Tue, 15 Jul 2003
I'm on vacation near Boston, so naturally I decided to take Ken Schwaber's ScrumMaster training course. (In my own defense, tomorrow is the water park.) What's a ScrumMaster? The closest analogue in conventional projects is the manager, but the ScrumMaster has very different goals:
The thing that most appeals to me about Scrum is the way the ScrumMaster is totally devoted to the success of the development team. There are three people I would unhesitatingly accept as my manager. Ken is one. Johanna Rothman is another. My wife Dawn is the third.
In any case, I recommend the course, even if you - like me - doubt you'll ever be a ScrumMaster on a Scrum project. (I am not a person I'd unhesitatingly accept as my manager.) It's important to know about the different agile approaches, to do some compare and contrast.
Ken reminded me of two more additions to my list of Things Agilists Want to be True.
Mon, 30 Jun 2003
The noble premise of context-driven testing is that the tester's actions should be tailored to a particular project. The premise of the Agile Alliance is that certain projects have enough in common that they deserve a common name: "agile". It follows that those common themes should drive the actions of context-driven testers on agile projects.
But describing that commonality is a vexing question. The Agile Manifesto is an early attempt, still the definitive one. But, in my own thinking, I find myself coming back to different themes, ones more related to personality and style than values and principles.
Now, it's presumptuous of me to define Agility: although I was one of the authors of the Manifesto, I've always thought of myself as something of an outsider with a good nose for spotting a trend. So when I make pronouncements about Agility, I look for approving nods from those who I think get it more than I do. In recent weeks, I've gotten them from Michael Feathers, Christian Sepulveda, Jeremy Stell-Smith, Ward Cunningham, and Lisa Crispin.
Made bold by them, I present a partial and tentative list of what I'm calling Things Agilists Want to be True. I'm calling it that to avoid arguments about whether they are or are not true. Truth is irrelevant to whether those beliefs are part of the agile context.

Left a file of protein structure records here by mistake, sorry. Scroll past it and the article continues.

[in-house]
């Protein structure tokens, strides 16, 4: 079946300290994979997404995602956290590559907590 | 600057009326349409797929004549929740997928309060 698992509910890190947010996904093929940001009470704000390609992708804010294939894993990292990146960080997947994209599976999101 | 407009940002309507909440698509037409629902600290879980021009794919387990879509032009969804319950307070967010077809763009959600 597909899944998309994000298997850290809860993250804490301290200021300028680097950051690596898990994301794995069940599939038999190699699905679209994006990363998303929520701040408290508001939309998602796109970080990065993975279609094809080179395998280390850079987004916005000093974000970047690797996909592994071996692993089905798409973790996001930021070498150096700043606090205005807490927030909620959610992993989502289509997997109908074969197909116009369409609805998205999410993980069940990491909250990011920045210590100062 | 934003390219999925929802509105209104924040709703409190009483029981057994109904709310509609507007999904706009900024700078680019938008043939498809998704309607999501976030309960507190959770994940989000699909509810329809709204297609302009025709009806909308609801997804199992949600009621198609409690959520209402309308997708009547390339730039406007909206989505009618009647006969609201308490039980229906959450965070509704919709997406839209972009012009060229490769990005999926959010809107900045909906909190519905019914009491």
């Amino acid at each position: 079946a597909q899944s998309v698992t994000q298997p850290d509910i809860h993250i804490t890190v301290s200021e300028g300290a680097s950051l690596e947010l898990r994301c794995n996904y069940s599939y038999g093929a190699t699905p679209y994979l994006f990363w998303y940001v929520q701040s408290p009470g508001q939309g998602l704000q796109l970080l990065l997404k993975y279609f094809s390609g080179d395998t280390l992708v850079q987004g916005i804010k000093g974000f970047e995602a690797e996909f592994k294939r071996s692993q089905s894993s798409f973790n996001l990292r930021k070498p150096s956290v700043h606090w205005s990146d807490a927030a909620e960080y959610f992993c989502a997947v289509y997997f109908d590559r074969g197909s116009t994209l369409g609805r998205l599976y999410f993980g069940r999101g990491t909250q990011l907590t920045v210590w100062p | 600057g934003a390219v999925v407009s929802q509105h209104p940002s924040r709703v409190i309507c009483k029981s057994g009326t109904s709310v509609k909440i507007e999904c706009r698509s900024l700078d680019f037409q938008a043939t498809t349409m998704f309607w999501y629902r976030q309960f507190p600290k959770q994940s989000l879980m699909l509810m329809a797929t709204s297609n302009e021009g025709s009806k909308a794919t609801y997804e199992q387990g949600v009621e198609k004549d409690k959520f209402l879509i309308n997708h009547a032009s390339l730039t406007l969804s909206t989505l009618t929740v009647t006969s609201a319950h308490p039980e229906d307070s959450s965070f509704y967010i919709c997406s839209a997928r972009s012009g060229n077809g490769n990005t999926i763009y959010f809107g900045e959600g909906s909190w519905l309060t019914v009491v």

Of what use is this list? Well, I'm going to use it to remind me to think about my habits. Suppose I'm a specialist tester on an agile team. Being a specialist is comfortable to me - it's been my job many times - but I have to remember it cuts a bit across the grain of an agile project. I'll have to think more about earning - and giving - trust, about offering help outside my specialty, about taking care that my bug reports don't disrupt the smooth steady flow of improvement. Otherwise, I'll be wrong for my context.
My hunch is that many testers will find the team dynamics of an agile project their biggest challenge.
Fri, 20 Jun 2003
In the ideal, adding context-driven testing to a project means that the tester observes the context and designs a testing strategy that matches it (while recognizing that the strategy will change as understanding increases).
Reality is less tidy, less rational. First, any particular strategist comes with a bundle of preferences, a set of experiences, and a bag of tricks. The natural first impulse is to do this project like a prior successful one. This project's context has an influence, to be sure, but does it really drive the strategy? Often not, I suspect. The test - perhaps - of context-driven-ness is how readily the strategist recognizes that what appears to be external context is the projection of internal biases.
This is especially tricky because internal biases take on external reality. To be trite, the observer affects the observed. The most important part of context is the people (principle 3). The strategist changes people's goals, activities, assumptions, and beliefs. So early choices shape the context, I suspect often in self-reinforcing ways.
This argues for rather a lot of humility on the part of the strategist. On the other hand, things have to get done. One cannot spend time in an agony of undirected self-doubt. So, an assignment for context-driven testers: tell stories about how you misjudged the context, then recovered. And about how you shaped a project wrongly. My sense is that the effect described here, though hardly insightful, is under-discussed.
Wed, 26 Mar 2003
Testing practices should be changing. No--strike that "should." Practices are changing.
For those who don't pay attention to testing because it's an intellectual backwater, be aware: there's a dust-up in progress. With luck, and sympathetic attention from "outsiders", things will be better in five years.
Mon, 03 Feb 2003
I'm a member of a school of testing called "context-driven". Part of what I want to do with this blog is talk through what context-driven testing is, what agile testing might be, and how and whether they intersect.
I've never been enormously fond of the context-driven manifesto. It somehow seems to miss the essence, and - worse - it's too easy for anyone to agree to, even people who seem to me entirely not of the school. (Note: I had a hand of some sort in writing that manifesto, so I'm not blaming anyone else for its failure to thrill me.)
In a talk I gave at SD East, I listed things about agility that resonate with me. Agility emphasizes:
Then I listed things about context-driven testing that distinguish it from conventional testing:
Pretty close parallels, it seems to me.